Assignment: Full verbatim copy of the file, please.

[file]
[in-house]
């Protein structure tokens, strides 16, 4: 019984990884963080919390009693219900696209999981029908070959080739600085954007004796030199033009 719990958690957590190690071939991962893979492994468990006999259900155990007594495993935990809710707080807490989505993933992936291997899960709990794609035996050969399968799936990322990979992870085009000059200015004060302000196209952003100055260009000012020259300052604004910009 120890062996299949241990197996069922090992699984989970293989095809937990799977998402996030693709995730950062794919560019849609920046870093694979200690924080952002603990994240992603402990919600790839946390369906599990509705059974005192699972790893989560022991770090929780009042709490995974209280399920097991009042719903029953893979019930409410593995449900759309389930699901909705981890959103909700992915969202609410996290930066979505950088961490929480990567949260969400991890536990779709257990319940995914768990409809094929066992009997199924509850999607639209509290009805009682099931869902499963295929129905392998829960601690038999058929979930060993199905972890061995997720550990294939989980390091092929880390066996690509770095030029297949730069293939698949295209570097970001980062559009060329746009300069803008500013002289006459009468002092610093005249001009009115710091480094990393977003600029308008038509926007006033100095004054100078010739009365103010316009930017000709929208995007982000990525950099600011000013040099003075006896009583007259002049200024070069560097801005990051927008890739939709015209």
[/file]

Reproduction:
[in-house]
């Protein structure tokens, strides 16, 4: 019984990884963080919390009693219900696209999981029908070959080739600085954007004796030199033009 719990958690957590190690071939991962893979492994468990006999259900155990007594495993935990809710707080807490989505993933992936291997899960709990794609035996050969399968799936990322990979992870085009000059200015004060302000196209952003100055260009000012020259300052604004910009 120890062996299949241990197996069922090992699984989970293989095809937990799977998402996030693709995730950062794919560019849609920046870093694979200690924080952002603990994240992603402990919600790839946390369906599990509705059974005192699972790893989560022991770090929780009042709490995974209280399920097991009042719903029953893979019930409410593995449900759309389930699901909705981890959103909700992915969202609410996290930066979505950088961490929480990567949260969400991890536990779709257990319940995914768990409809094929066992009997199924509850999607639209509290009805009682099931869902499963295929129905392998829960601690038999058929979930060993199905972890061995997720550990294939989980390091092929880390066996690509770095030029297949730069293939698949295209570097970001980062559009060329746009300069803008500013002289006459009468002092610093005249001009009115710091480094990393977003600029308008038509926007006033100095004054100078010739009365103010316009930017000709929208995007982000990525950099600011000013040099003075006896009583007259002049200024070069560097801005990051927008890739939709015209």